The action to be reviewed here was by a state wide agency exercising an authority of legislative origin affecting a vested right of Alta-Dena to continue distribution of its milk products and is subject to review by a trial De novo. (Laisne v. Cal. St. Bd. of Optometry, 19 Cal.2d 831, 123 P.2d 457; Drummey v. State Bd. of Funeral Directors, Supra, 13 Cal.2d 75, 84, 87 P.2d 848.)
More important, however, than these considerations are the Constitutional principles involved. Where, as here, the order of an administrative officer adversely affects a valuable and existing property right, where it is made without notice or hearing under a regulation which makes no provision for hearing or administrative review, the fundamental principles of due process come into play. Somewhere along the line appellant is entitled to meet its adversary on equal footing in a full and fair hearing, before an impartial tribunal, with the full and complete right to present evidence and cross- examine witnesses (Bess v. Park, 144 Cal.App.2d 798, 807, 301 P.2d 978). Unless such right is available to appellant by a trial De novo in the superior court, the every regulation under which respondent Askew acted would violate due process and thus be unconstitutional. (Jordan v. American Eagle Fire Ins. Co., 83 U.S.App.D.C. 192, 169 F.2d 281, 290; Columbia Auto Loan v. Jordan, 90 U.S.App.D.C. 222, 196 F.2d 568, 572; Jordan v. United Insurance Company of America, 110 U.S.App.D.C. 112, 289 F.2d 778, 782; Jones v. Freeman, 8 Cir., 400 F.2d 383, 390; Parker v. Board of Barber Examiners (La.App.) 84 So.2d 80, 86.)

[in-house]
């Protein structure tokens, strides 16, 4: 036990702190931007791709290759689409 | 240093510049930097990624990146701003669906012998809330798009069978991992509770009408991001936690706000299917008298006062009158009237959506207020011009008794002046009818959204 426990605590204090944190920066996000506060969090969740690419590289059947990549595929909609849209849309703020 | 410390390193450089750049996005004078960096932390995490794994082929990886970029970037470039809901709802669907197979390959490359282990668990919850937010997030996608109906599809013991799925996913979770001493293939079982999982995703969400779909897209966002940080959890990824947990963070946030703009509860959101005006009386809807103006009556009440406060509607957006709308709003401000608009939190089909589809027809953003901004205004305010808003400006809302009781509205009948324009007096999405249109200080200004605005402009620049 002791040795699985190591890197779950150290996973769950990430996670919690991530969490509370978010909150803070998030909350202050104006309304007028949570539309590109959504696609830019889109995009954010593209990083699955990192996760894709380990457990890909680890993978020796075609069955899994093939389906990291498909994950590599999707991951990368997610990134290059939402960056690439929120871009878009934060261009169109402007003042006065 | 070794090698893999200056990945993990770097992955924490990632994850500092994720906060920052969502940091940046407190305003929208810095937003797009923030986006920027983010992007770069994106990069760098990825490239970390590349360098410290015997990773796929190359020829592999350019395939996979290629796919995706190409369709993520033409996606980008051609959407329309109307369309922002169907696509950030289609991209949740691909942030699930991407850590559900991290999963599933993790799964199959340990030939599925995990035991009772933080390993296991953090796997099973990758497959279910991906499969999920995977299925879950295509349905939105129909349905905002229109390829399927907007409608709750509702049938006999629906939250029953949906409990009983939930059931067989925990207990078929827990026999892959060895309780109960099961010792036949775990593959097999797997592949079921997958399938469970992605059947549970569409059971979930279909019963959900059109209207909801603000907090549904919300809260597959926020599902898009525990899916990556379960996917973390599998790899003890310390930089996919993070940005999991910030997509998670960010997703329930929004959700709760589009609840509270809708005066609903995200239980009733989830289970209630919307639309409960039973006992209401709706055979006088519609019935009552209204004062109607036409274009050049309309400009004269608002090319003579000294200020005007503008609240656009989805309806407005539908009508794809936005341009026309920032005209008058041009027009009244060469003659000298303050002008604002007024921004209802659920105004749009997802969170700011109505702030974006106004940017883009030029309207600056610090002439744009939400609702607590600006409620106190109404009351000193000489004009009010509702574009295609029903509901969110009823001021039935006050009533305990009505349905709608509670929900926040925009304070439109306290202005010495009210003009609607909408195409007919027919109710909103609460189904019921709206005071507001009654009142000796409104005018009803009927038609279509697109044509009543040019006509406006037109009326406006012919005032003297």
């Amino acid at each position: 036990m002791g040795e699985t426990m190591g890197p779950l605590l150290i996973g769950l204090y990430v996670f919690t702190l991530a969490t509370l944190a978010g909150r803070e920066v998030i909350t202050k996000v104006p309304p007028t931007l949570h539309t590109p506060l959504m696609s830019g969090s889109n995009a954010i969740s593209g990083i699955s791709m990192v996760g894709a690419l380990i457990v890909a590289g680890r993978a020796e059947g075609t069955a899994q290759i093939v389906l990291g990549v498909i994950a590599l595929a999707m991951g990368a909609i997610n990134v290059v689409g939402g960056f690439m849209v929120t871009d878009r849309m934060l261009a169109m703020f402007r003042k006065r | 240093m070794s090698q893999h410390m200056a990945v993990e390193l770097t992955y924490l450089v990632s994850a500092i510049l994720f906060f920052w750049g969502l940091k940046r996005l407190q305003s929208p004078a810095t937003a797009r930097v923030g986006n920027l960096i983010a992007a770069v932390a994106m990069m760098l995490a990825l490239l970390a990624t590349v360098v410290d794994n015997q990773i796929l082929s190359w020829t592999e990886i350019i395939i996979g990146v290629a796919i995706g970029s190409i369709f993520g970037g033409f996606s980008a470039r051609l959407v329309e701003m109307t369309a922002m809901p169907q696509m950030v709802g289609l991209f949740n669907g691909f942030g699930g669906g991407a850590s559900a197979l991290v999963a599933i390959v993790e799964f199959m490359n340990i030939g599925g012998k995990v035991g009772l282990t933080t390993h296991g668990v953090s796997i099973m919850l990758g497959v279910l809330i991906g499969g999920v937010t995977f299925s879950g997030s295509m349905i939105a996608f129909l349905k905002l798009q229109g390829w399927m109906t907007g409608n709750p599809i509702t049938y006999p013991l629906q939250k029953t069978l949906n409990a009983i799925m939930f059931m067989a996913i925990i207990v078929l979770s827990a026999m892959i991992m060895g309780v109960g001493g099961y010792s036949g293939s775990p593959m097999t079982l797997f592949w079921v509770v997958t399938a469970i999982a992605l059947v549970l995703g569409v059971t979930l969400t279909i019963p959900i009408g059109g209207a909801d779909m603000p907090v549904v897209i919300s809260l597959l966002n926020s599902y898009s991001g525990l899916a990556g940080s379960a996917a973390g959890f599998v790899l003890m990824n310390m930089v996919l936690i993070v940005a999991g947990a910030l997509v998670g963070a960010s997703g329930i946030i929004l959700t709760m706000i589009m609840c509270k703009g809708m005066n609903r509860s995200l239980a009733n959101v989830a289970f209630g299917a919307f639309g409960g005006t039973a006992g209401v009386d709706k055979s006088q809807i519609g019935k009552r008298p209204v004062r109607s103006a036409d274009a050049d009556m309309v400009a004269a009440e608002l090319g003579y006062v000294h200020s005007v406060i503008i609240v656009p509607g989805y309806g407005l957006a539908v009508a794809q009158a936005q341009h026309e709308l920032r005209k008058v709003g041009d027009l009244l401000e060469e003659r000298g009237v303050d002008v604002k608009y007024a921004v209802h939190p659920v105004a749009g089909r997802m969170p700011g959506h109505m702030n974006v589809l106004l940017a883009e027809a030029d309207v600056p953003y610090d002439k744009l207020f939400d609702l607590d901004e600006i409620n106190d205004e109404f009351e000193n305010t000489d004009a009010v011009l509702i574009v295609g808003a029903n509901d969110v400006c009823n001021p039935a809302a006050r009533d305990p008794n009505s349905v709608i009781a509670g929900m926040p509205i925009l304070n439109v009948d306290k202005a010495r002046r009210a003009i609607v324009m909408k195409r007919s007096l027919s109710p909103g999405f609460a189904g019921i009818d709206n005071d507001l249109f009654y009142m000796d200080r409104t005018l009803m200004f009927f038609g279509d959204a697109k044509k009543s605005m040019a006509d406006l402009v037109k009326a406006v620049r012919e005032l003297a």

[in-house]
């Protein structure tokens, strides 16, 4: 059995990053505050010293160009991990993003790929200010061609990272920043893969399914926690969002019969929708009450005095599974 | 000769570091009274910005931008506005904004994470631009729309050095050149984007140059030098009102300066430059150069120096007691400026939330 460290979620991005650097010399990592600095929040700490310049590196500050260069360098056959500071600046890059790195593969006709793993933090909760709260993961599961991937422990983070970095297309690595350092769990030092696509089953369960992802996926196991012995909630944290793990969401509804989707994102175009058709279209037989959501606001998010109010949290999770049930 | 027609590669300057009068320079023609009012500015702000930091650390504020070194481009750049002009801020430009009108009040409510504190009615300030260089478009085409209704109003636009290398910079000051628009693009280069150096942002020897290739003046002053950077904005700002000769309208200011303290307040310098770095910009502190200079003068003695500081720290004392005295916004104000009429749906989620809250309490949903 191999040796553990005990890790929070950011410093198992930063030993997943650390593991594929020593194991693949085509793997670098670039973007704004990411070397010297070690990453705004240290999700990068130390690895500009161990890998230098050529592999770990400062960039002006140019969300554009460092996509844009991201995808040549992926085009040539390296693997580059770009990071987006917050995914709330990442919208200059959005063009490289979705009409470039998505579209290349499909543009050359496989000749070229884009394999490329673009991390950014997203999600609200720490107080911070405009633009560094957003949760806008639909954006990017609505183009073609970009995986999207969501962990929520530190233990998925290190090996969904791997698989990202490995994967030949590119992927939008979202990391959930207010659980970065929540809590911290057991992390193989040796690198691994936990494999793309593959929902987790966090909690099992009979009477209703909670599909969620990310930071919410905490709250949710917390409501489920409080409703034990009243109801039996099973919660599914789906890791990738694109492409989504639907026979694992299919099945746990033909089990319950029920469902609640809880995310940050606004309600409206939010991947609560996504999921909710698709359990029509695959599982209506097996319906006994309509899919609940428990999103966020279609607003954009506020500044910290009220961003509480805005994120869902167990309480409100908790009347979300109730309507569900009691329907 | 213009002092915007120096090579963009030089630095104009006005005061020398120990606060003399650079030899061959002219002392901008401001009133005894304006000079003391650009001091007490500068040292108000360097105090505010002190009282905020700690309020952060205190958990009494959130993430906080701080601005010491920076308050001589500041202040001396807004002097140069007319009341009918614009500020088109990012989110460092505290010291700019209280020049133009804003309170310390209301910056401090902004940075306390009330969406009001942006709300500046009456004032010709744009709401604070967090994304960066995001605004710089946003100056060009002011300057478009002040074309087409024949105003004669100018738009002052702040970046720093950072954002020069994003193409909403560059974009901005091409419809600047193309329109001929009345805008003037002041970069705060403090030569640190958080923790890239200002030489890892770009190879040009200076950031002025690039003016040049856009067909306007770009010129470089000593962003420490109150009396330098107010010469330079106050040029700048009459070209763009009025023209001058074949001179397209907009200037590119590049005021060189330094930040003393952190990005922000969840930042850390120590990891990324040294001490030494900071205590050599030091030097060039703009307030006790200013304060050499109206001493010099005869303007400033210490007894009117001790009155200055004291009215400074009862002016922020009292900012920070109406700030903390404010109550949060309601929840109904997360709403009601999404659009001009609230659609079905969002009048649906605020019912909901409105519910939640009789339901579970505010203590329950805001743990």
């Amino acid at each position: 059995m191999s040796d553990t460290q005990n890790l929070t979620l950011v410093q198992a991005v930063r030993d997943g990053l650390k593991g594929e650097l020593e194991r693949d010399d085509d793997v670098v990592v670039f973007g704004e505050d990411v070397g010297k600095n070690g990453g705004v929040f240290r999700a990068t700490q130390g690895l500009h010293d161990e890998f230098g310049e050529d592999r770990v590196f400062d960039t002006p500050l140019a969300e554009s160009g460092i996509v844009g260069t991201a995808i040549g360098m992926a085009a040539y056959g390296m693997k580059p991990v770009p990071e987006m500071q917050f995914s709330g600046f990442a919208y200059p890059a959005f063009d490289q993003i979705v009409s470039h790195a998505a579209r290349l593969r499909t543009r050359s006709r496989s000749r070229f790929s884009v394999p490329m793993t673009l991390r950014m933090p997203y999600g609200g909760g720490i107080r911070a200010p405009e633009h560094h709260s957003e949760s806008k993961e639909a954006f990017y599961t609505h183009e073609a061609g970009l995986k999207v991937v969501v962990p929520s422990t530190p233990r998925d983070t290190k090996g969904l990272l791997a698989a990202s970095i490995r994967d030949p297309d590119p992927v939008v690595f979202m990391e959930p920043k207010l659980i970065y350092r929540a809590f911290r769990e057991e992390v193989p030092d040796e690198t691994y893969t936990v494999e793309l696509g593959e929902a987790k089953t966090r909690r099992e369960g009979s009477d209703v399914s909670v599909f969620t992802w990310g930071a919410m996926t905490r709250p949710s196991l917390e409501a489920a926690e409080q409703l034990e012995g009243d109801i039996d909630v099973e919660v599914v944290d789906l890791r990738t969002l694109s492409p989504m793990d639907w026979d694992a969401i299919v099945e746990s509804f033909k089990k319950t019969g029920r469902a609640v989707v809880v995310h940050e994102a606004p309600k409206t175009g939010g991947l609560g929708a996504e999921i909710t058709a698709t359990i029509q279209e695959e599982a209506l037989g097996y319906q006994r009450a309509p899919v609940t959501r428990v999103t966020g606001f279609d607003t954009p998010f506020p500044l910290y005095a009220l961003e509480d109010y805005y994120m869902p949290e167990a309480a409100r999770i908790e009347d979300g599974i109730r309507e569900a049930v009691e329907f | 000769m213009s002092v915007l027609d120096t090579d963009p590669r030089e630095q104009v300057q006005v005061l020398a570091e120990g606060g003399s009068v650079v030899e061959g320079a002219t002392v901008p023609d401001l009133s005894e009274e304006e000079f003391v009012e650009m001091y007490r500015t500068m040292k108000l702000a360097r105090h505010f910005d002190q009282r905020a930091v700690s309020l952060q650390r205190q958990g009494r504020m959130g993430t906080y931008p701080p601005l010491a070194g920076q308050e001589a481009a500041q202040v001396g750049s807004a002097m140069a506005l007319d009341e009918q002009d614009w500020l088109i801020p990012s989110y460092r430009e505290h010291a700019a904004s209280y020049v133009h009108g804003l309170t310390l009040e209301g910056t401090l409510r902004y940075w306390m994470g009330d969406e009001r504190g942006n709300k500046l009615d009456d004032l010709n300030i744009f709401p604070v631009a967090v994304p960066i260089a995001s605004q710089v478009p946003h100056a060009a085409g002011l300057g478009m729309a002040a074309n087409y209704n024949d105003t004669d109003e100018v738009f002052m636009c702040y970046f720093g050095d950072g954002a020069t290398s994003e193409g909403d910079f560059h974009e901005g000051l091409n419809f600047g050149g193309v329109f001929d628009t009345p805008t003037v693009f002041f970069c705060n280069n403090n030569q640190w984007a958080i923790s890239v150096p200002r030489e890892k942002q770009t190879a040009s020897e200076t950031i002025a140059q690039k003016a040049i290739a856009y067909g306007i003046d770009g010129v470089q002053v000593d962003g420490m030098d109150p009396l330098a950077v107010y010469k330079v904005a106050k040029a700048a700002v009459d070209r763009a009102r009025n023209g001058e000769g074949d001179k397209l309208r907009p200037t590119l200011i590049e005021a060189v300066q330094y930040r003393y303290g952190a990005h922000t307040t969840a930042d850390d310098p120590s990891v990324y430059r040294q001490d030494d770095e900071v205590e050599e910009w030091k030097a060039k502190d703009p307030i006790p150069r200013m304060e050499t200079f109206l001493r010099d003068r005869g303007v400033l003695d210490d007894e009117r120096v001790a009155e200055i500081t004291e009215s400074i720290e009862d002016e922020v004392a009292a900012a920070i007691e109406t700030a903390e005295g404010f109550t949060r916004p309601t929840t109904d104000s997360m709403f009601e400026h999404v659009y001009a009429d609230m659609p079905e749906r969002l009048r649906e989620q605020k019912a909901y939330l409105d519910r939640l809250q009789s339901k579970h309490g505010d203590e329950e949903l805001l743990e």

Because of the posture of the case on appeal our scope of inquiry is largely confined to whether the facts as pleaded state a cause of action for relief. We do not by our ruling put the stamp of approval on the petition as it now reads or upon the various theories of law which have been pleaded. The abandonment of the 4th cause of action can be dealt with by the decision of this court, but the claim for damages, which has also been abandoned and which appears in each of the mandate counts cannot be reached, and will require action by the trial court. Absent the abandoned claim for monetary damages the position of the County as a responsive party is questionable. This is a matter to be considered in the further proceedings below. Since the remaining mandate counts are all based upon the same facts, we see no reason why they should not be consolidated into one cause of action. The petition as it now stands is repetitious, redundant, argumentative and conclusionary. These defects should be cured through the vehicle of the motions to strike and the special demurrers which are not before us on appeal and upon which the trial court has not ruled.
The judgment is affirmed as to the 4th, 5th and 6th causes of action; it is reversed as to the 1st, 2nd and 3rd causes of action. The case is remanded to the trial court for further proceedings in accordance with this opinion.
AULT, Justice pro tem.* FN* Assigned by the Chairman of the Judicial Council.
GERALD BROWN, P.J., and COUGHLIN, J., concur.